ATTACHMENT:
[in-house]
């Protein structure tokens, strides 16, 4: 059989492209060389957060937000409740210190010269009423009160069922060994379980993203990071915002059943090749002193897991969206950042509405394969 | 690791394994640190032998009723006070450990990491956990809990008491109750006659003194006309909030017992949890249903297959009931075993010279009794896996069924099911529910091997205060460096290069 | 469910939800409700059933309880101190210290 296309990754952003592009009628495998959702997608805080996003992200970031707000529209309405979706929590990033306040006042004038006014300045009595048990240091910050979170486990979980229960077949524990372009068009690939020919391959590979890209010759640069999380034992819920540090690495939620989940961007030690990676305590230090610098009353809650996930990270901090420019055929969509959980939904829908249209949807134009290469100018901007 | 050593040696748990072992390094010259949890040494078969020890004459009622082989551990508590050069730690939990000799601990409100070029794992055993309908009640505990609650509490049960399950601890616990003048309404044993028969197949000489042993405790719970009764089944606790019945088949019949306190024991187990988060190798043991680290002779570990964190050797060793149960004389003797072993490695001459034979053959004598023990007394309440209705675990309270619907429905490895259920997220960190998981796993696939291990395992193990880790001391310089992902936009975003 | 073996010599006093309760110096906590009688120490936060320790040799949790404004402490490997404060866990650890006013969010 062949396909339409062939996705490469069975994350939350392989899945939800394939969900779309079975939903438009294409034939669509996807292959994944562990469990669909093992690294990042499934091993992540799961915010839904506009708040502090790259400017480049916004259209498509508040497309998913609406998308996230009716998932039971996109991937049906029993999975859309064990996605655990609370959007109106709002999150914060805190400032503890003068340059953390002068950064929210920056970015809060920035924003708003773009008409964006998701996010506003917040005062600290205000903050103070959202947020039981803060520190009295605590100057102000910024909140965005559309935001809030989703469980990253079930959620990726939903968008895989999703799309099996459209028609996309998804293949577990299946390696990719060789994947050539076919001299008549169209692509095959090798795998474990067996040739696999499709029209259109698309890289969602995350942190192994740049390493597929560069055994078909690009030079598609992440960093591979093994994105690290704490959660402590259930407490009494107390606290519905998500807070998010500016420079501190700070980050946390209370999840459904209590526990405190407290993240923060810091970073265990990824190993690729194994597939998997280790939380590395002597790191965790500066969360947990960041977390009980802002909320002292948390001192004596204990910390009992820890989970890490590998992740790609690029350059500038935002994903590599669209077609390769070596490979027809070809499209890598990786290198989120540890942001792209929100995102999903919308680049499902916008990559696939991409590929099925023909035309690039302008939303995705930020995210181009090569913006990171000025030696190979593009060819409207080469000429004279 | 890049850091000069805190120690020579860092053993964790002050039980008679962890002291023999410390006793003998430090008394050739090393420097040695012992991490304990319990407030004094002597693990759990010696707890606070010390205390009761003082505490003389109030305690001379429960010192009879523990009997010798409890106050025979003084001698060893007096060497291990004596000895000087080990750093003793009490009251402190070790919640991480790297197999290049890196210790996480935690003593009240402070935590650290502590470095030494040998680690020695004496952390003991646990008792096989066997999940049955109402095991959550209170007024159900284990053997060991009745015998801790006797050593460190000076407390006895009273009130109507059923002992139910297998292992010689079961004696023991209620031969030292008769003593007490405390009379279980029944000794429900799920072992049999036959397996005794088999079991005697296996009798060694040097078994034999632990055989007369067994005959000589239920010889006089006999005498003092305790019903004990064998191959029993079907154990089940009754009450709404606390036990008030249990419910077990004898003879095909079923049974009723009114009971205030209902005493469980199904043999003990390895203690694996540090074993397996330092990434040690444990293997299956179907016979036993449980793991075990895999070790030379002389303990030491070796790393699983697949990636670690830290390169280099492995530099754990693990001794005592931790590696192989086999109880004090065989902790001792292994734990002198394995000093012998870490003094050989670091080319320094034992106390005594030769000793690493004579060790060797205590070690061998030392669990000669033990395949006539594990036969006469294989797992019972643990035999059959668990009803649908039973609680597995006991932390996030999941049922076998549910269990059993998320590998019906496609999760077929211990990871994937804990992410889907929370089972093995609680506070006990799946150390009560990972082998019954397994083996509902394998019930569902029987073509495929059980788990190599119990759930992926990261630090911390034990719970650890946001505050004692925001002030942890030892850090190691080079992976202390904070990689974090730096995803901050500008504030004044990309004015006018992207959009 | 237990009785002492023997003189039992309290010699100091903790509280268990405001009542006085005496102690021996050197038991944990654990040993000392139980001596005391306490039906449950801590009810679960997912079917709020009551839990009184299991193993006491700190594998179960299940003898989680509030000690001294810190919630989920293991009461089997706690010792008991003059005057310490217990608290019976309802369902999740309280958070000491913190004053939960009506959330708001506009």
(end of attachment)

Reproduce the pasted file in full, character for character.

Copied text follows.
[in-house]
């Protein structure tokens, strides 16, 4: 059989492209060389957060937000409740210190010269009423009160069922060994379980993203990071915002059943090749002193897991969206950042509405394969 | 690791394994640190032998009723006070450990990491956990809990008491109750006659003194006309909030017992949890249903297959009931075993010279009794896996069924099911529910091997205060460096290069 | 469910939800409700059933309880101190210290 296309990754952003592009009628495998959702997608805080996003992200970031707000529209309405979706929590990033306040006042004038006014300045009595048990240091910050979170486990979980229960077949524990372009068009690939020919391959590979890209010759640069999380034992819920540090690495939620989940961007030690990676305590230090610098009353809650996930990270901090420019055929969509959980939904829908249209949807134009290469100018901007 | 050593040696748990072992390094010259949890040494078969020890004459009622082989551990508590050069730690939990000799601990409100070029794992055993309908009640505990609650509490049960399950601890616990003048309404044993028969197949000489042993405790719970009764089944606790019945088949019949306190024991187990988060190798043991680290002779570990964190050797060793149960004389003797072993490695001459034979053959004598023990007394309440209705675990309270619907429905490895259920997220960190998981796993696939291990395992193990880790001391310089992902936009975003 | 073996010599006093309760110096906590009688120490936060320790040799949790404004402490490997404060866990650890006013969010 062949396909339409062939996705490469069975994350939350392989899945939800394939969900779309079975939903438009294409034939669509996807292959994944562990469990669909093992690294990042499934091993992540799961915010839904506009708040502090790259400017480049916004259209498509508040497309998913609406998308996230009716998932039971996109991937049906029993999975859309064990996605655990609370959007109106709002999150914060805190400032503890003068340059953390002068950064929210920056970015809060920035924003708003773009008409964006998701996010506003917040005062600290205000903050103070959202947020039981803060520190009295605590100057102000910024909140965005559309935001809030989703469980990253079930959620990726939903968008895989999703799309099996459209028609996309998804293949577990299946390696990719060789994947050539076919001299008549169209692509095959090798795998474990067996040739696999499709029209259109698309890289969602995350942190192994740049390493597929560069055994078909690009030079598609992440960093591979093994994105690290704490959660402590259930407490009494107390606290519905998500807070998010500016420079501190700070980050946390209370999840459904209590526990405190407290993240923060810091970073265990990824190993690729194994597939998997280790939380590395002597790191965790500066969360947990960041977390009980802002909320002292948390001192004596204990910390009992820890989970890490590998992740790609690029350059500038935002994903590599669209077609390769070596490979027809070809499209890598990786290198989120540890942001792209929100995102999903919308680049499902916008990559696939991409590929099925023909035309690039302008939303995705930020995210181009090569913006990171000025030696190979593009060819409207080469000429004279 | 890049850091000069805190120690020579860092053993964790002050039980008679962890002291023999410390006793003998430090008394050739090393420097040695012992991490304990319990407030004094002597693990759990010696707890606070010390205390009761003082505490003389109030305690001379429960010192009879523990009997010798409890106050025979003084001698060893007096060497291990004596000895000087080990750093003793009490009251402190070790919640991480790297197999290049890196210790996480935690003593009240402070935590650290502590470095030494040998680690020695004496952390003991646990008792096989066997999940049955109402095991959550209170007024159900284990053997060991009745015998801790006797050593460190000076407390006895009273009130109507059923002992139910297998292992010689079961004696023991209620031969030292008769003593007490405390009379279980029944000794429900799920072992049999036959397996005794088999079991005697296996009798060694040097078994034999632990055989007369067994005959000589239920010889006089006999005498003092305790019903004990064998191959029993079907154990089940009754009450709404606390036990008030249990419910077990004898003879095909079923049974009723009114009971205030209902005493469980199904043999003990390895203690694996540090074993397996330092990434040690444990293997299956179907016979036993449980793991075990895999070790030379002389303990030491070796790393699983697949990636670690830290390169280099492995530099754990693990001794005592931790590696192989086999109880004090065989902790001792292994734990002198394995000093012998870490003094050989670091080319320094034992106390005594030769000793690493004579060790060797205590070690061998030392669990000669033990395949006539594990036969006469294989797992019972643990035999059959668990009803649908039973609680597995006991932390996030999941049922076998549910269990059993998320590998019906496609999760077929211990990871994937804990992410889907929370089972093995609680506070006990799946150390009560990972082998019954397994083996509902394998019930569902029987073509495929059980788990190599119990759930992926990261630090911390034990719970650890946001505050004692925001002030942890030892850090190691080079992976202390904070990689974090730096995803901050500008504030004044990309004015006018992207959009 | 237990009785002492023997003189039992309290010699100091903790509280268990405001009542006085005496102690021996050197038991944990654990040993000392139980001596005391306490039906449950801590009810679960997912079917709020009551839990009184299991193993006491700190594998179960299940003898989680509030000690001294810190919630989920293991009461089997706690010792008991003059005057310490217990608290019976309802369902999740309280958070000491913190004053939960009506959330708001506009």